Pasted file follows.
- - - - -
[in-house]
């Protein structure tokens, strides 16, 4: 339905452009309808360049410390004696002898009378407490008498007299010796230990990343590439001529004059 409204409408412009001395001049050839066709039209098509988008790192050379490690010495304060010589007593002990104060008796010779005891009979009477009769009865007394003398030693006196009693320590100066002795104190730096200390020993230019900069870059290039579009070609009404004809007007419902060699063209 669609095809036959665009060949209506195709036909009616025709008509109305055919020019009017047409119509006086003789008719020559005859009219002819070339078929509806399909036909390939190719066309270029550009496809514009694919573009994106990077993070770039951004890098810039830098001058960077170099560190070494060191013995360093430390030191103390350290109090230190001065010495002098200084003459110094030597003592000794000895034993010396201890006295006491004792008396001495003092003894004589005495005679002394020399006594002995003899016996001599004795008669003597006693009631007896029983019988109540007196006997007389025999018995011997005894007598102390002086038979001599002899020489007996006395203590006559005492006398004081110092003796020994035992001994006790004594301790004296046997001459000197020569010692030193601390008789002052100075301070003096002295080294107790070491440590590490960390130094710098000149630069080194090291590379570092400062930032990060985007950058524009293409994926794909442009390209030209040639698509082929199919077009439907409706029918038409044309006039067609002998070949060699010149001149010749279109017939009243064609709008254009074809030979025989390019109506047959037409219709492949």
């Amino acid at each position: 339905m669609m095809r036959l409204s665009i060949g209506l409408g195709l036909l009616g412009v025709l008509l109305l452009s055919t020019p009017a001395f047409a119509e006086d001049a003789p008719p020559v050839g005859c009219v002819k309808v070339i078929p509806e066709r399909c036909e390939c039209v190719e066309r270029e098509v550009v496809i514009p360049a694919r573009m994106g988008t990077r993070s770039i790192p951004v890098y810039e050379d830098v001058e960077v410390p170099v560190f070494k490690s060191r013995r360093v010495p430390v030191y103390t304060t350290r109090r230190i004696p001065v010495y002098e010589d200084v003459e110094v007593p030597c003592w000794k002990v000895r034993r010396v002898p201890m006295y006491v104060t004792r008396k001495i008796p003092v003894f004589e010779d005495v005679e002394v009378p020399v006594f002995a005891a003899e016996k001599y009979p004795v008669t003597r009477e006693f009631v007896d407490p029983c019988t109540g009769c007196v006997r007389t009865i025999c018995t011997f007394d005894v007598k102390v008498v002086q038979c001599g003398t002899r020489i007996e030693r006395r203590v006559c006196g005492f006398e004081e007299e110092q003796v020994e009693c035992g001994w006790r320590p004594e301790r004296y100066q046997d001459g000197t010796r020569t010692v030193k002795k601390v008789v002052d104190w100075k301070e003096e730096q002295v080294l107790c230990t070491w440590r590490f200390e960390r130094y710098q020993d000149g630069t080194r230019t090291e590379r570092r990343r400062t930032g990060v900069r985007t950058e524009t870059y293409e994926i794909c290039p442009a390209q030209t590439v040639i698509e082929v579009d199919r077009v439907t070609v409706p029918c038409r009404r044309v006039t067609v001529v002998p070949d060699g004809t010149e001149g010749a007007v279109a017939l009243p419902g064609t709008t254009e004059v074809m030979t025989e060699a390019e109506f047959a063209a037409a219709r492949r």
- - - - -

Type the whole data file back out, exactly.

[in-house]
């Protein structure tokens, strides 16, 4: 339905452009309808360049410390004696002898009378407490008498007299010796230990990343590439001529004059 409204409408412009001395001049050839066709039209098509988008790192050379490690010495304060010589007593002990104060008796010779005891009979009477009769009865007394003398030693006196009693320590100066002795104190730096200390020993230019900069870059290039579009070609009404004809007007419902060699063209 669609095809036959665009060949209506195709036909009616025709008509109305055919020019009017047409119509006086003789008719020559005859009219002819070339078929509806399909036909390939190719066309270029550009496809514009694919573009994106990077993070770039951004890098810039830098001058960077170099560190070494060191013995360093430390030191103390350290109090230190001065010495002098200084003459110094030597003592000794000895034993010396201890006295006491004792008396001495003092003894004589005495005679002394020399006594002995003899016996001599004795008669003597006693009631007896029983019988109540007196006997007389025999018995011997005894007598102390002086038979001599002899020489007996006395203590006559005492006398004081110092003796020994035992001994006790004594301790004296046997001459000197020569010692030193601390008789002052100075301070003096002295080294107790070491440590590490960390130094710098000149630069080194090291590379570092400062930032990060985007950058524009293409994926794909442009390209030209040639698509082929199919077009439907409706029918038409044309006039067609002998070949060699010149001149010749279109017939009243064609709008254009074809030979025989390019109506047959037409219709492949």
């Amino acid at each position: 339905m669609m095809r036959l409204s665009i060949g209506l409408g195709l036909l009616g412009v025709l008509l109305l452009s055919t020019p009017a001395f047409a119509e006086d001049a003789p008719p020559v050839g005859c009219v002819k309808v070339i078929p509806e066709r399909c036909e390939c039209v190719e066309r270029e098509v550009v496809i514009p360049a694919r573009m994106g988008t990077r993070s770039i790192p951004v890098y810039e050379d830098v001058e960077v410390p170099v560190f070494k490690s060191r013995r360093v010495p430390v030191y103390t304060t350290r109090r230190i004696p001065v010495y002098e010589d200084v003459e110094v007593p030597c003592w000794k002990v000895r034993r010396v002898p201890m006295y006491v104060t004792r008396k001495i008796p003092v003894f004589e010779d005495v005679e002394v009378p020399v006594f002995a005891a003899e016996k001599y009979p004795v008669t003597r009477e006693f009631v007896d407490p029983c019988t109540g009769c007196v006997r007389t009865i025999c018995t011997f007394d005894v007598k102390v008498v002086q038979c001599g003398t002899r020489i007996e030693r006395r203590v006559c006196g005492f006398e004081e007299e110092q003796v020994e009693c035992g001994w006790r320590p004594e301790r004296y100066q046997d001459g000197t010796r020569t010692v030193k002795k601390v008789v002052d104190w100075k301070e003096e730096q002295v080294l107790c230990t070491w440590r590490f200390e960390r130094y710098q020993d000149g630069t080194r230019t090291e590379r570092r990343r400062t930032g990060v900069r985007t950058e524009t870059y293409e994926i794909c290039p442009a390209q030209t590439v040639i698509e082929v579009d199919r077009v439907t070609v409706p029918c038409r009404r044309v006039t067609v001529v002998p070949d060699g004809t010149e001149g010749a007007v279109a017939l009243p419902g064609t709008t254009e004059v074809m030979t025989e060699a390019e109506f047959a063209a037409a219709r492949r």